Flash forward a few months. I’m on vacation at the San Ysidro Ranch in Santa Barbara. Hanging out at the pool. And I see Margaret Colin. Actually, every guy saw Margaret Colin. On a scale of 1-10 she was a 52.

At one point we’re both in the pool. I swim up to her and with a panache that the Fonz himself would approve of, say, “Hi there. Y’know, you and I have something in common.” She rolls her eyes. Another schmuck. “What?” she asks warily.

I said, “You and I both killed Wednesday night for CBS”.

She was not expecting that. She laughed, I explained who I was and we had a nice chat bitching about the network.

A few years later she starred in SIBS for ABC and I did punch-up for that series. She told me that was the greatest pick-up line she had ever heard (and I’m sure she’s heard many).

So fellas, as a public service I offer the line to you. Best of luck with it. Let me know how it goes.

Saturday, June 22, 2013

Vintage Disneyland

This is an AMAZING video. It's an hour long but features tons of lost footage on the construction and evolution of Disneyland. Lots of great facts too as one of the Disney Imagineers leads you through it. Included is a simulated tour through a ride that was never built.   How one man conceived this and actually built this amusement park it is extraordinary.  The logistics and amount of construction not to mention number of different parts is staggering.   A tip of the mouse ears to Uncle Walt.  Enjoy!

Friday, June 21, 2013

More of the CHEERS outline

Earlier this week I posted a portion of a CHEERS outline and it prompted a couple of Friday Questions. Many of you also asked to see more of the outline so I’m providing that too.

B.B. Callow asks:

Why is the outline so detailed if it's only an outline? If you kept all the dialogue from the teaser and formatted it to script form, it would be very close to what the finished teaser would look like.

Is there really any advantage to creating an outline when you could simply go at a first draft instead? I suspect the amount of plotting/planning would be about the same for both.

A detailed outline helps the writer really think through the story. You catch logic problems, you discover exposition traps, you realize if a scene has nothing funny going on, and when you get to good comedy scenes you can really connect the dots. The producer and staff can determine whether the story still needs some tweaking. In short, it saves everybody a lot of time to make story modifications at the outline stage and not the script stage.

Composing a detailed outline also gives you a better idea of how long it will take to tell the story. Everyone pitches it out in the room, it seems like the right length, but once you get it down on paper you realize you have way too much story. Or not enough.

Or the A story works but the B story isn’t as funny as it was in the room.

And even with a ten-to-fifteen page outline, you may think you have all the jokes but once you start writing you find you only have about 30%, and a lot of those get discarded as you write.

But some do remain. And when you set off to write the draft it’s nice to know you’ve got some great jokes in your hip pocket.

It’s like driving a race car. You come to a spot in the outline where you can transcribe off the page and it’s like coming out of a turn into the straightaway.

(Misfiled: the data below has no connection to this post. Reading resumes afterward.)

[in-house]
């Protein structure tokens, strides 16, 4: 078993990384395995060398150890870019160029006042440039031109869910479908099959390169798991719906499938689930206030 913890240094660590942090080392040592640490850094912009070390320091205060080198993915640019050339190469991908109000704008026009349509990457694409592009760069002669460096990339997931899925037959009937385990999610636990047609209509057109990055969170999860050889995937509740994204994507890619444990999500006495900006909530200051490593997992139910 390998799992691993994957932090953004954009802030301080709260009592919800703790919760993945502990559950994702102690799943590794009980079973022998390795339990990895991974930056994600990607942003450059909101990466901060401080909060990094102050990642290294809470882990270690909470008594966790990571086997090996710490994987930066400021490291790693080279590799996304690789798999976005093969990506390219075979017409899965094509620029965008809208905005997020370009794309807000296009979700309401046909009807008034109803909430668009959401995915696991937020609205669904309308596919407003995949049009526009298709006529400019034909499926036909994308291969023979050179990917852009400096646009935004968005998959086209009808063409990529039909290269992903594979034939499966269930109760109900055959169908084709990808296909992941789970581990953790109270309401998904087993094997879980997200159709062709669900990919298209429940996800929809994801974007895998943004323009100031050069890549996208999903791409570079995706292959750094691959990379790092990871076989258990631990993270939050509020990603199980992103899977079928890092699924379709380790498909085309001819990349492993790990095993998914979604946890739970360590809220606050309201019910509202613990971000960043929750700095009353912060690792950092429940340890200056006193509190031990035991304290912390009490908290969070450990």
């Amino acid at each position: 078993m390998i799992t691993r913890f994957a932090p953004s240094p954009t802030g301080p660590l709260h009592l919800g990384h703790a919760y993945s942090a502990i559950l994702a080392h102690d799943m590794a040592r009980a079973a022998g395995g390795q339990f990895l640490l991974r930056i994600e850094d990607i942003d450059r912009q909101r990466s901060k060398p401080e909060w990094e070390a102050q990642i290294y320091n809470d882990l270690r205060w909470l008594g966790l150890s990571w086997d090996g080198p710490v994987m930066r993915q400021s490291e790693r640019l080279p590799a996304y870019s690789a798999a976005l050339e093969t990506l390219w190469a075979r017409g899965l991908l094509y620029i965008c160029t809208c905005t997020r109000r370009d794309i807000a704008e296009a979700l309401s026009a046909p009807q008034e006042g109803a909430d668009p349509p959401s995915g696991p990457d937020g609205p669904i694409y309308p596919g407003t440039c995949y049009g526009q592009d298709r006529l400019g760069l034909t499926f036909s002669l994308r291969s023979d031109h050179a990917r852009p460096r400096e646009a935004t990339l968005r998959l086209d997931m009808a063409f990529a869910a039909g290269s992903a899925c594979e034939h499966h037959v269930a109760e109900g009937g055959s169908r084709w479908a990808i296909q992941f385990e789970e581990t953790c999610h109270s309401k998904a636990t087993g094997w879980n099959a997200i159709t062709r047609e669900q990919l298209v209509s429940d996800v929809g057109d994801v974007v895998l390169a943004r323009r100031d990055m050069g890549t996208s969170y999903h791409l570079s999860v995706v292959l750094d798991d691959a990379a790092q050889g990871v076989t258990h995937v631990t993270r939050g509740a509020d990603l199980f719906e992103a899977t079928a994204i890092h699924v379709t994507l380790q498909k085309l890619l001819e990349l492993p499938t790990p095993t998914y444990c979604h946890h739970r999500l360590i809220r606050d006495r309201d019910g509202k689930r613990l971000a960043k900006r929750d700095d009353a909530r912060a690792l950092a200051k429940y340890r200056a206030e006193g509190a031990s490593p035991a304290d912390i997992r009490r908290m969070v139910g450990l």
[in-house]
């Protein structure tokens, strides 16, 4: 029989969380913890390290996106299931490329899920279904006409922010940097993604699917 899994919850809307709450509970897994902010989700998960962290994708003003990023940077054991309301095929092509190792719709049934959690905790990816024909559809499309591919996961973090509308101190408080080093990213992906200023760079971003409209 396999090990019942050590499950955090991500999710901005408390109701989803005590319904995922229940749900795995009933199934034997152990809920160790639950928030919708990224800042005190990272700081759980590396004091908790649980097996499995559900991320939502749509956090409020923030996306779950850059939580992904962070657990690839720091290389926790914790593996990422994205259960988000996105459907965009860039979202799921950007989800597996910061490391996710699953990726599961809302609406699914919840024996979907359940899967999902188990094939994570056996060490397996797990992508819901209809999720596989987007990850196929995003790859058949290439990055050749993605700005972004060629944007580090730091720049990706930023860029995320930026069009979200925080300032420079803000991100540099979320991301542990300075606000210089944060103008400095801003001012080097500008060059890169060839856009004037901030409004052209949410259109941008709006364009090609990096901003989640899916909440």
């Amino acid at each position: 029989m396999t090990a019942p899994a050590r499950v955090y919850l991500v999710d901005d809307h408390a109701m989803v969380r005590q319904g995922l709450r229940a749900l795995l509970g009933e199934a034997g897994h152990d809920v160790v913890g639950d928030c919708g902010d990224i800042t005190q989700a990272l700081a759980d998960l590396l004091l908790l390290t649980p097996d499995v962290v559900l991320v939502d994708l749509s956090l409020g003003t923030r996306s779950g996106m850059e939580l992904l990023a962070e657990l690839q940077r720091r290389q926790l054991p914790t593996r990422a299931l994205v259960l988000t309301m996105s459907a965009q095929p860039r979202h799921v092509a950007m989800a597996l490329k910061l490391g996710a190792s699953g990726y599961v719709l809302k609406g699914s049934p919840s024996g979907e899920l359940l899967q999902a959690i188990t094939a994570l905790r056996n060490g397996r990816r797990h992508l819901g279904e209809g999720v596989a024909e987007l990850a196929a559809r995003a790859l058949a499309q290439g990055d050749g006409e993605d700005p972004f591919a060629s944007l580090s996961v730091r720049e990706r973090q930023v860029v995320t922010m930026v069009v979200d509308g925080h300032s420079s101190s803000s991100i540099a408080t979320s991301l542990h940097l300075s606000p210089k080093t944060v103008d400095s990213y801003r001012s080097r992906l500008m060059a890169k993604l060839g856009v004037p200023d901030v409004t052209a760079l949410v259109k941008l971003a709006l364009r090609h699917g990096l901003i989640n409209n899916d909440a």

Nowadays, detailed outlines are mandatory because they have to be approved by studios and networks. We never had that on CHEERS. The great David Lloyd would write things in his outline like “Carla says something stupid” or “here’s where I get out of this scene somehow” and we didn’t care because we knew he’d deliver on the draft. But you couldn’t turn that in to a network.

From Tom Quigley:

Since we don't see the full 11 pages, were there any major story changes that were decided upon by the producers or writing staff between turning in the outline and writing the first draft of the script?

In the outline Frasier discovers Lilith has a rat in her purse while Lilith is there. We decided it would be more fun if she wasn’t there initially. It allowed for more discussion and fun reactions.

At the end of the show we wound up losing a lot of the tenuousness of life discussion. And Frasier’s exit line worked so well we ended the show there. You’ll see here a more elaborate ending that was never filmed.  These are the last two pages of the outline.

If you have questions, please leave them in the comments section. Thanks. Now more of “Rat Girl.”

Thursday, June 20, 2013

James Gandolfini RIP

Like everyone else, I was shocked and saddened by the sudden death of James Gandolfini. He was 51.

How many actors could play a vicious gangster who had a conscience and you actually believed it? How many actors could command any scene or any stage? How many actors could play loveable as well as hateful? And how many actors could play comedy as well as heavy drama?

And despite all that James Gandolfini landed the part of Tony Soprano.

If THE SOPRANOS were on a major broadcast network they would have insisted on someone better looking, someone with a bigger name, preferably someone who had already been in five series. Thank God for great timing, HBO, and David Chase. It’s impossible to think of anyone else as Tony Soprano and impossible to think of THE SOPRANOS succeeding without James Gandolfini.

I had the pleasure of meeting him only once. Just two months ago.

I agreed to help a writer friend with his screenplay reading. James graciously agreed to play the lead. I read the stage directions. We wound up having dinner together. Very informal, in the writer’s apartment. You’d never know he was a major star. He was the most regular guy you’ve ever seen. And trust me, most stars, in any situation, let you know they’re stars. Not James. He was the guy who sat next to you at a ballgame.  He was the neighbor who always invited you over for a barbeque even though you had screaming kids.